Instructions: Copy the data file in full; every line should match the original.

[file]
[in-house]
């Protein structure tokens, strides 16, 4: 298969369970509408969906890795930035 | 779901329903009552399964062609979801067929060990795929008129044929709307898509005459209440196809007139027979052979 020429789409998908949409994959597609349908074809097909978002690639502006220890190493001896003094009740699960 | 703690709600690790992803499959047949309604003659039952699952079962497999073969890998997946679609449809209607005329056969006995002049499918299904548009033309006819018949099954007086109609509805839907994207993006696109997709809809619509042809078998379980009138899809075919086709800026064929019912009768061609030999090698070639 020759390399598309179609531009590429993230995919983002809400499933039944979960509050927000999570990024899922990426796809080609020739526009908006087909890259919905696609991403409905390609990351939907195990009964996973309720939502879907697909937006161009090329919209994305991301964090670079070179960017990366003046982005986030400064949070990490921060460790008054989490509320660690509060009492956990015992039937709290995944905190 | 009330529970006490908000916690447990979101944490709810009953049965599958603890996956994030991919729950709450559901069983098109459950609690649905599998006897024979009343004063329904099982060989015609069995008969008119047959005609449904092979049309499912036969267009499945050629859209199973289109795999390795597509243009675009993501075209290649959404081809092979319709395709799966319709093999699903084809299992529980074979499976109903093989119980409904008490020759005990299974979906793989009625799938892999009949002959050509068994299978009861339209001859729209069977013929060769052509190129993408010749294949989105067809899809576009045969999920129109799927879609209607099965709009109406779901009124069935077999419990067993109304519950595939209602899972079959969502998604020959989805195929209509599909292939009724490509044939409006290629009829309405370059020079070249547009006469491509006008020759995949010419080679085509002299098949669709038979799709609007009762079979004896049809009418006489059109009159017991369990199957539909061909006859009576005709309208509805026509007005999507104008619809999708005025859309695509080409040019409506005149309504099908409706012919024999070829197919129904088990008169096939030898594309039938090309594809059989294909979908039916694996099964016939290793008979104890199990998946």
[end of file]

[in-house]
């Protein structure tokens, strides 16, 4: 298969369970509408969906890795930035 | 779901329903009552399964062609979801067929060990795929008129044929709307898509005459209440196809007139027979052979 020429789409998908949409994959597609349908074809097909978002690639502006220890190493001896003094009740699960 | 703690709600690790992803499959047949309604003659039952699952079962497999073969890998997946679609449809209607005329056969006995002049499918299904548009033309006819018949099954007086109609509805839907994207993006696109997709809809619509042809078998379980009138899809075919086709800026064929019912009768061609030999090698070639 020759390399598309179609531009590429993230995919983002809400499933039944979960509050927000999570990024899922990426796809080609020739526009908006087909890259919905696609991403409905390609990351939907195990009964996973309720939502879907697909937006161009090329919209994305991301964090670079070179960017990366003046982005986030400064949070990490921060460790008054989490509320660690509060009492956990015992039937709290995944905190 | 009330529970006490908000916690447990979101944490709810009953049965599958603890996956994030991919729950709450559901069983098109459950609690649905599998006897024979009343004063329904099982060989015609069995008969008119047959005609449904092979049309499912036969267009499945050629859209199973289109795999390795597509243009675009993501075209290649959404081809092979319709395709799966319709093999699903084809299992529980074979499976109903093989119980409904008490020759005990299974979906793989009625799938892999009949002959050509068994299978009861339209001859729209069977013929060769052509190129993408010749294949989105067809899809576009045969999920129109799927879609209607099965709009109406779901009124069935077999419990067993109304519950595939209602899972079959969502998604020959989805195929209509599909292939009724490509044939409006290629009829309405370059020079070249547009006469491509006008020759995949010419080679085509002299098949669709038979799709609007009762079979004896049809009418006489059109009159017991369990199957539909061909006859009576005709309208509805026509007005999507104008619809999708005025859309695509080409040019409506005149309504099908409706012919024999070829197919129904088990008169096939030898594309039938090309594809059989294909979908039916694996099964016939290793008979104890199990998946």